Cisco decides to shut down its data storage business
Cisco (CSCO) acquired Whiptail—a data storage player—in 2013 for $415 million in order to enter into this market. Through this acquisition, Cisco released the Invicta line of data storage products. However, according to a report from Cisco, the company will shut down its data storage business. Last year, Cisco faced quality issues for the Invicta line of products. This is what prompted Cisco to shut down the business, according to a report from CRN.
Another issue that Cisco faced with the launch of data storage products was head-on competition with EMC’s (EMC) line of flash storage products. Incidentally, Cisco and EMC have been partners.
Cisco sells its UCS (Unified Computing System) products through a joint venture with EMC and VMware (VMW)—popularly known as VCE. The companies created the joint venture with the vision of establishing a converged infrastructure for data center consolidation, SaaS (software-as-a-service), and the cloud computing market. VCE offers enterprise IT solutions using technologies from VMware’s computing, Cisco’s networking, and EMC’s storage. This joint venture manufactures products under the name “Vblocks.”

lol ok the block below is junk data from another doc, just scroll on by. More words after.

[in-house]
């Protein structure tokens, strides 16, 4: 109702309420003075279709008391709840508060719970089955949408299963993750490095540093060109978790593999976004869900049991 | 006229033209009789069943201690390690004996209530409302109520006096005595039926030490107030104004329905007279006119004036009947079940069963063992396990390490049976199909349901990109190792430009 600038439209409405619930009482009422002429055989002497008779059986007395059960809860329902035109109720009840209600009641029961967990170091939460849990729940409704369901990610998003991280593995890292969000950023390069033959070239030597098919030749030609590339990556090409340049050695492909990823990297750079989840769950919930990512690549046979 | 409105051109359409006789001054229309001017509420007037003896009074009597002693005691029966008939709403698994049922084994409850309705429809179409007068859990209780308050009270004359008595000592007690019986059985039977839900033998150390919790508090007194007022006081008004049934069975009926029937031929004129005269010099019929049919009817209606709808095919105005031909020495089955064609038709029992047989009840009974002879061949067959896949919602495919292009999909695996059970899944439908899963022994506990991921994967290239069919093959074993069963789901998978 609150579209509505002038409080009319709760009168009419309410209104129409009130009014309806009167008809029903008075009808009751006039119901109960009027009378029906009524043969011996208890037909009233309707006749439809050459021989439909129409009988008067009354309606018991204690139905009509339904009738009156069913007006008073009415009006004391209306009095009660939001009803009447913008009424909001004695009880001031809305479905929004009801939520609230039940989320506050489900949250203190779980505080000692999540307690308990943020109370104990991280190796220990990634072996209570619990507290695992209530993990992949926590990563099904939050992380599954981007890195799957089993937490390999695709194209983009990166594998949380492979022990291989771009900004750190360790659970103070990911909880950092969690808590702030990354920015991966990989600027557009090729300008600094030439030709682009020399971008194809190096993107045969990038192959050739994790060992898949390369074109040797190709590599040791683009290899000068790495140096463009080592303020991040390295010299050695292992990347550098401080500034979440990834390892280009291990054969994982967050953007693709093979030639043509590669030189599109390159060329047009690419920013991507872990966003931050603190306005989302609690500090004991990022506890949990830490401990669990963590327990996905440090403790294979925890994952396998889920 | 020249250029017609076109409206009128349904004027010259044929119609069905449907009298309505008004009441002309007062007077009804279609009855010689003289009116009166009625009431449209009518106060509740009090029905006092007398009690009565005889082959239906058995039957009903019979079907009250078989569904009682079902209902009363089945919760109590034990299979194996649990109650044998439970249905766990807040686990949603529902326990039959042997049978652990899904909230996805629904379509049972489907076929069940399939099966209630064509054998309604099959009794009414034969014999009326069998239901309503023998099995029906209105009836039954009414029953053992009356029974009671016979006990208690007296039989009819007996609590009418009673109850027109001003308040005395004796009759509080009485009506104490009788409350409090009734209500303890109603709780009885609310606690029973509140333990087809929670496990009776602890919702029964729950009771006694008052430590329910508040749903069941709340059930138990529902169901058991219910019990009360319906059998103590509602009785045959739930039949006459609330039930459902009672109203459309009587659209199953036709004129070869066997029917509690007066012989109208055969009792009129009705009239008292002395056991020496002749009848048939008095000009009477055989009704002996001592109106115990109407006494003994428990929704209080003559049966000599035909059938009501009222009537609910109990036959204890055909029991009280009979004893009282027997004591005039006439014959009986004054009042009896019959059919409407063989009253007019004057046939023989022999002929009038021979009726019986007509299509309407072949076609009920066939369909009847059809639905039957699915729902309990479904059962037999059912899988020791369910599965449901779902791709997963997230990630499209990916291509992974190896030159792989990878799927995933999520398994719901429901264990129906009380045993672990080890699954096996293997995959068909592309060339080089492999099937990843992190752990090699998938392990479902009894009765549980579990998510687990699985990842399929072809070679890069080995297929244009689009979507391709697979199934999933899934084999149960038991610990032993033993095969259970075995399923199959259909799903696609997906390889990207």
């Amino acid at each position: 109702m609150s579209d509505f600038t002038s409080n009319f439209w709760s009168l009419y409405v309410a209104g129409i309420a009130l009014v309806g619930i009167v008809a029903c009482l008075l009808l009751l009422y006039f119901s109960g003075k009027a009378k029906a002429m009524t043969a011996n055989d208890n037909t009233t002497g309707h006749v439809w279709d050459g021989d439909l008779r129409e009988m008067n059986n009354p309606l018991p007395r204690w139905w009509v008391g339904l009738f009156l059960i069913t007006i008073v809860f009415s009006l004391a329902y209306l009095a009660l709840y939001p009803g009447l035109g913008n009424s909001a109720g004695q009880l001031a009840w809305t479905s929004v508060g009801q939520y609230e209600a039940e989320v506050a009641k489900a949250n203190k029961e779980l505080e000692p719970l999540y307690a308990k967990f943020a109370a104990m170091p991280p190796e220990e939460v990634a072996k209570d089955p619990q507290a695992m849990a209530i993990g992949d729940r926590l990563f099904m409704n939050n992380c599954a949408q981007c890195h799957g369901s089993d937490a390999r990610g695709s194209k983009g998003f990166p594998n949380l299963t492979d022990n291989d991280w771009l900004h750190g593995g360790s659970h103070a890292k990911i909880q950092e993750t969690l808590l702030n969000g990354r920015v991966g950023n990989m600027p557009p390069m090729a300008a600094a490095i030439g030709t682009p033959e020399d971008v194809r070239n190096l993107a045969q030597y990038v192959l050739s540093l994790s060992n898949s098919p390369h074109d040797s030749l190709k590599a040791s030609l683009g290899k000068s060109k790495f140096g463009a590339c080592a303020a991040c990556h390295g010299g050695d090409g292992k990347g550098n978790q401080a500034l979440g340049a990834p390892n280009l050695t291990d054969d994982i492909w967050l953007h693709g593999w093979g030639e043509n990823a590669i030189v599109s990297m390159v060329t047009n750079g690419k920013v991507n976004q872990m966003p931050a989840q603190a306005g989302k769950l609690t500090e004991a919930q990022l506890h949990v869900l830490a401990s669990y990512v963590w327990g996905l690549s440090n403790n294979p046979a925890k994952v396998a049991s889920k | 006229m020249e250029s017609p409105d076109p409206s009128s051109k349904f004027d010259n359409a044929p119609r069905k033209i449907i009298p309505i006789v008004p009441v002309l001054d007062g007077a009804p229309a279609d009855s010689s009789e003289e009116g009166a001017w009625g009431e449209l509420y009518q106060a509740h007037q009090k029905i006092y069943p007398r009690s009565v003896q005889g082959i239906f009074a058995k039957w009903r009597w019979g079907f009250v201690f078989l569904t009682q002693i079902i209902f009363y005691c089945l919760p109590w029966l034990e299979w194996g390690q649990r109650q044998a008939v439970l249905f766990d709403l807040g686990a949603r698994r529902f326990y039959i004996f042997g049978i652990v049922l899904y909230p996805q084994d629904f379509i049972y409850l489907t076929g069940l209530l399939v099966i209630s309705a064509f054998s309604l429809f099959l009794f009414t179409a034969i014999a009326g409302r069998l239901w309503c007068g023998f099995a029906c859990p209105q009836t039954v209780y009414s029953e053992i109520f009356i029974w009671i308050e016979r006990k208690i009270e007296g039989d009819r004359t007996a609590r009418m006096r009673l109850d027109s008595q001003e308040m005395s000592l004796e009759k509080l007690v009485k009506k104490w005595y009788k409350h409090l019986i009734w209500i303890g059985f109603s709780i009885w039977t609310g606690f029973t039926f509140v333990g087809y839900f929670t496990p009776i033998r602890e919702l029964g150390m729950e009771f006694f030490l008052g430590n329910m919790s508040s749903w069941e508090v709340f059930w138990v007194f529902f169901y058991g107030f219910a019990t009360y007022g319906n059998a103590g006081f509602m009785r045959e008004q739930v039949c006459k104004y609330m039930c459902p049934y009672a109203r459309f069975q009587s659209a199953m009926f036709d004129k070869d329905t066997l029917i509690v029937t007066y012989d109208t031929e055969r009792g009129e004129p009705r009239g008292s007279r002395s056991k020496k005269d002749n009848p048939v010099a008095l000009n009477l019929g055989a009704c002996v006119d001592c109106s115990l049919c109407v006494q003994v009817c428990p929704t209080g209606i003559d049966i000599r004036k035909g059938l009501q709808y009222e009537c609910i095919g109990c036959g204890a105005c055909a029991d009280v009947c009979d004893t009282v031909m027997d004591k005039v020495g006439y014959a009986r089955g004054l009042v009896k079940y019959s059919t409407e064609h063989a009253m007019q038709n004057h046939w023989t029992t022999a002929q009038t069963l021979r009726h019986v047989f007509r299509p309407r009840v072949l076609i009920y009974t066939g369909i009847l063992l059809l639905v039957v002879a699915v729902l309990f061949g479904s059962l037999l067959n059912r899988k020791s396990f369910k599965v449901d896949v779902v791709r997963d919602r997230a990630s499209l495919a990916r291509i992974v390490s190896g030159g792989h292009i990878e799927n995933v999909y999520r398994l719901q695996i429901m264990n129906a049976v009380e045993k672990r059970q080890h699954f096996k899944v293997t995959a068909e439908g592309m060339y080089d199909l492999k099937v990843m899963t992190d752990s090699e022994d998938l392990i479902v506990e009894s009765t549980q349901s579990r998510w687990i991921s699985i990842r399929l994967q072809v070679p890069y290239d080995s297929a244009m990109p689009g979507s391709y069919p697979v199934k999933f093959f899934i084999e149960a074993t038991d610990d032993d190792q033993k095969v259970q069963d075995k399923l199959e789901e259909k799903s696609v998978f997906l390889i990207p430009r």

With the help of UCS products, Cisco had strong revenue growth in its Data Center segment. As the above chart shows, its Data Center business had a YoY (year-over-year) revenue growth rate of 21%—the highest among all of Cisco’s other segments in fiscal 3Q15.
Strained relationship with EMC
The relationship between Cisco and EMC was strained even more when Cisco was involved in a partnership with EMC’s competitor NetApp (NTAP). Cisco sells products under the name FlexPod in its partnership with NetApp. It’s essentially a combination of Cisco’s UCS and NetApp’s FAS (Fabric-Attached Storage) products. In a quest to improve its relationship with EMC, Cisco might have been prompted to shut down its data storage business.
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